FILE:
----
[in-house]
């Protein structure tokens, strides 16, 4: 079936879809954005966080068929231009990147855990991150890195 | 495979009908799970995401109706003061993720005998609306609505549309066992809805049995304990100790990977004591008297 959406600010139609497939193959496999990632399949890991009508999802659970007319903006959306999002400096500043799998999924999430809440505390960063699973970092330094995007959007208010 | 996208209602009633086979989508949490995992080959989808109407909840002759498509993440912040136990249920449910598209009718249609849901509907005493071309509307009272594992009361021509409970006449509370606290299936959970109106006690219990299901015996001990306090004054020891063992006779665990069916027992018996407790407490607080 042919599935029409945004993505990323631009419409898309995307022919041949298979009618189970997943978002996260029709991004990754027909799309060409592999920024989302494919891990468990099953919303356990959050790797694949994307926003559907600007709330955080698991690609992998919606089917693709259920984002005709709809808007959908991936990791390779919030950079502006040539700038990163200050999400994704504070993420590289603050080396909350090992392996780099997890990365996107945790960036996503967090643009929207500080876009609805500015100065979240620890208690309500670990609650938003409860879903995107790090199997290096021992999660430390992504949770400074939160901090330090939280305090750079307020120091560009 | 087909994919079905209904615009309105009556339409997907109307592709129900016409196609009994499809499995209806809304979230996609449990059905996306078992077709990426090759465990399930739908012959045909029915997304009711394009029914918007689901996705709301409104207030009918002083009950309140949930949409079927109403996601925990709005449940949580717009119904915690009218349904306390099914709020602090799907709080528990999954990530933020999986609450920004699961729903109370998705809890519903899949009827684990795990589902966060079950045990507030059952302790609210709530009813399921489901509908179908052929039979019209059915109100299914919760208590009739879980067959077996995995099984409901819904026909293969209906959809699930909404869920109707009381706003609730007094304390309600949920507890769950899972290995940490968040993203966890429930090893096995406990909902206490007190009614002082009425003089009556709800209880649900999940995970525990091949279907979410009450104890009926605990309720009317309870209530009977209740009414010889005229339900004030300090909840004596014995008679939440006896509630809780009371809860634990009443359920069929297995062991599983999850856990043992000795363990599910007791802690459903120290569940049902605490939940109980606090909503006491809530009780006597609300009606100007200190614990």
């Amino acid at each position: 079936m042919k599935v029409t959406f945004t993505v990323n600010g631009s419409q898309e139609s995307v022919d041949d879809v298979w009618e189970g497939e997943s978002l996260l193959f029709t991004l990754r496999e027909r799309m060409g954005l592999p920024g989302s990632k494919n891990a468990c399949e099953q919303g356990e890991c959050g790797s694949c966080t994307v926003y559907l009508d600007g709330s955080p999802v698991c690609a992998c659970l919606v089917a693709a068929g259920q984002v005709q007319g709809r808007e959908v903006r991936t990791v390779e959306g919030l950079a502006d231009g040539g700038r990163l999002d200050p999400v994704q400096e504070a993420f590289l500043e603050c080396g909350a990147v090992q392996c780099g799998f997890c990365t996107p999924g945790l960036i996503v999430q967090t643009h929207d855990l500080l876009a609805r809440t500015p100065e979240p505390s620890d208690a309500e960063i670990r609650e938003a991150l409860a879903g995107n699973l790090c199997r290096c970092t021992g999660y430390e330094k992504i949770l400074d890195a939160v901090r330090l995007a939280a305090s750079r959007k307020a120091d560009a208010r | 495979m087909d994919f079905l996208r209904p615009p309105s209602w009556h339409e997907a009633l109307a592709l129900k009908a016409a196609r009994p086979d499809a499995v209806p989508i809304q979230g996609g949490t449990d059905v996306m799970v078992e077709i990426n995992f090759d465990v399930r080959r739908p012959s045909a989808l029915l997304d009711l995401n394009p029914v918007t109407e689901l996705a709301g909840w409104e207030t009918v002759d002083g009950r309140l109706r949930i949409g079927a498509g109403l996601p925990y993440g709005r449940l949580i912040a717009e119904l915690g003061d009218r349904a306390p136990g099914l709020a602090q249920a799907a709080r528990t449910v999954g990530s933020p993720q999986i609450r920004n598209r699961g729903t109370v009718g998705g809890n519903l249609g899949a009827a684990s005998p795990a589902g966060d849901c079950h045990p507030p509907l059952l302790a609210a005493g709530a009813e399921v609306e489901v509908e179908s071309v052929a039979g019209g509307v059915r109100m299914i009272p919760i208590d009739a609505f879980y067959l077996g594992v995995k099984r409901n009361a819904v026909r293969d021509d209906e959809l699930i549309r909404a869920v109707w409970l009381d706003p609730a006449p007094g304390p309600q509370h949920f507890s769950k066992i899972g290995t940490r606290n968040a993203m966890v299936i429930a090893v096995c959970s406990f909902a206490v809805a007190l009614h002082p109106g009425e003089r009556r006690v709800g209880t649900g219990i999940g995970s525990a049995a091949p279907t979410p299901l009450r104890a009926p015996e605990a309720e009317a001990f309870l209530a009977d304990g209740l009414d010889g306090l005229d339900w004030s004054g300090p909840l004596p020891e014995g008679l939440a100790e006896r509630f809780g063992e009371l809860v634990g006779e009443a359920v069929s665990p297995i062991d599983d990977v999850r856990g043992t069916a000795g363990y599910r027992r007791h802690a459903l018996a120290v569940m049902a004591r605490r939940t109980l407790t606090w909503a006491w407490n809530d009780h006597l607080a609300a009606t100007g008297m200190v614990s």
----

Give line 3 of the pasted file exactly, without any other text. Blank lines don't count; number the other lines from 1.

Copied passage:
């Amino acid at each position: 079936m042919k599935v029409t959406f945004t993505v990323n600010g631009s419409q898309e139609s995307v022919d041949d879809v298979w009618e189970g497939e997943s978002l996260l193959f029709t991004l990754r496999e027909r799309m060409g954005l592999p920024g989302s990632k494919n891990a468990c399949e099953q919303g356990e890991c959050g790797s694949c966080t994307v926003y559907l009508d600007g709330s955080p999802v698991c690609a992998c659970l919606v089917a693709a068929g259920q984002v005709q007319g709809r808007e959908v903006r991936t990791v390779e959306g919030l950079a502006d231009g040539g700038r990163l999002d200050p999400v994704q400096e504070a993420f590289l500043e603050c080396g909350a990147v090992q392996c780099g799998f997890c990365t996107p999924g945790l960036i996503v999430q967090t643009h929207d855990l500080l876009a609805r809440t500015p100065e979240p505390s620890d208690a309500e960063i670990r609650e938003a991150l409860a879903g995107n699973l790090c199997r290096c970092t021992g999660y430390e330094k992504i949770l400074d890195a939160v901090r330090l995007a939280a305090s750079r959007k307020a120091d560009a208010r | 495979m087909d994919f079905l996208r209904p615009p309105s209602w009556h339409e997907a009633l109307a592709l129900k009908a016409a196609r009994p086979d499809a499995v209806p989508i809304q979230g996609g949490t449990d059905v996306m799970v078992e077709i990426n995992f090759d465990v399930r080959r739908p012959s045909a989808l029915l997304d009711l995401n394009p029914v918007t109407e689901l996705a709301g909840w409104e207030t009918v002759d002083g009950r309140l109706r949930i949409g079927a498509g109403l996601p925990y993440g709005r449940l949580i912040a717009e119904l915690g003061d009218r349904a306390p136990g099914l709020a602090q249920a799907a709080r528990t449910v999954g990530s933020p993720q999986i609450r920004n598209r699961g729903t109370v009718g998705g809890n519903l249609g899949a009827a684990s005998p795990a589902g966060d849901c079950h045990p507030p509907l059952l302790a609210a005493g709530a009813e399921v609306e489901v509908e179908s071309v052929a039979g019209g509307v059915r109100m299914i009272p919760i208590d009739a609505f879980y067959l077996g594992v995995k099984r409901n009361a819904v026909r293969d021509d209906e959809l699930i549309r909404a869920v109707w409970l009381d706003p609730a006449p007094g304390p309600q509370h949920f507890s769950k066992i899972g290995t940490r606290n968040a993203m966890v299936i429930a090893v096995c959970s406990f909902a206490v809805a007190l009614h002082p109106g009425e003089r009556r006690v709800g209880t649900g219990i999940g995970s525990a049995a091949p279907t979410p299901l009450r104890a009926p015996e605990a309720e009317a001990f309870l209530a009977d304990g209740l009414d010889g306090l005229d339900w004030s004054g300090p909840l004596p020891e014995g008679l939440a100790e006896r509630f809780g063992e009371l809860v634990g006779e009443a359920v069929s665990p297995i062991d599983d990977v999850r856990g043992t069916a000795g363990y599910r027992r007791h802690a459903l018996a120290v569940m049902a004591r605490r939940t109980l407790t606090w909503a006491w407490n809530d009780h006597l607080a609300a009606t100007g008297m200190v614990s």